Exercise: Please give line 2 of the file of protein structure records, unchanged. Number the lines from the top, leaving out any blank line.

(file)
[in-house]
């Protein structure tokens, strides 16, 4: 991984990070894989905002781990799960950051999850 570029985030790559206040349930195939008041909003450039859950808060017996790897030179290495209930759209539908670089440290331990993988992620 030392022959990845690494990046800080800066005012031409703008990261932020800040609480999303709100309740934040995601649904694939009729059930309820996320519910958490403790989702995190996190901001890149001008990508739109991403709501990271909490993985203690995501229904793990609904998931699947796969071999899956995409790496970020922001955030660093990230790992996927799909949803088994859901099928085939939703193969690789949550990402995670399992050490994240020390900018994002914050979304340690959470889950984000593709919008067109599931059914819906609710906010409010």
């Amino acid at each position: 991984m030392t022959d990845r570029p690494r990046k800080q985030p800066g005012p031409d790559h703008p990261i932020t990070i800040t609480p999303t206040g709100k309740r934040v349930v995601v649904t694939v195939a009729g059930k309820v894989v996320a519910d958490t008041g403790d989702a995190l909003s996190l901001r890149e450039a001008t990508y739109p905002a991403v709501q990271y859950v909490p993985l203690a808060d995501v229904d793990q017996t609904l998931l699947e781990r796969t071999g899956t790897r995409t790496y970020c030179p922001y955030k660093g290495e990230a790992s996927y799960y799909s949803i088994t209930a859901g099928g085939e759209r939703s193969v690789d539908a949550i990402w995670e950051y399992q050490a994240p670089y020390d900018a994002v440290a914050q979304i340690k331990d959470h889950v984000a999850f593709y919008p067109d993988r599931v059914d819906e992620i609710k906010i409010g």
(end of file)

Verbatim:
């Protein structure tokens, strides 16, 4: 991984990070894989905002781990799960950051999850 570029985030790559206040349930195939008041909003450039859950808060017996790897030179290495209930759209539908670089440290331990993988992620 030392022959990845690494990046800080800066005012031409703008990261932020800040609480999303709100309740934040995601649904694939009729059930309820996320519910958490403790989702995190996190901001890149001008990508739109991403709501990271909490993985203690995501229904793990609904998931699947796969071999899956995409790496970020922001955030660093990230790992996927799909949803088994859901099928085939939703193969690789949550990402995670399992050490994240020390900018994002914050979304340690959470889950984000593709919008067109599931059914819906609710906010409010």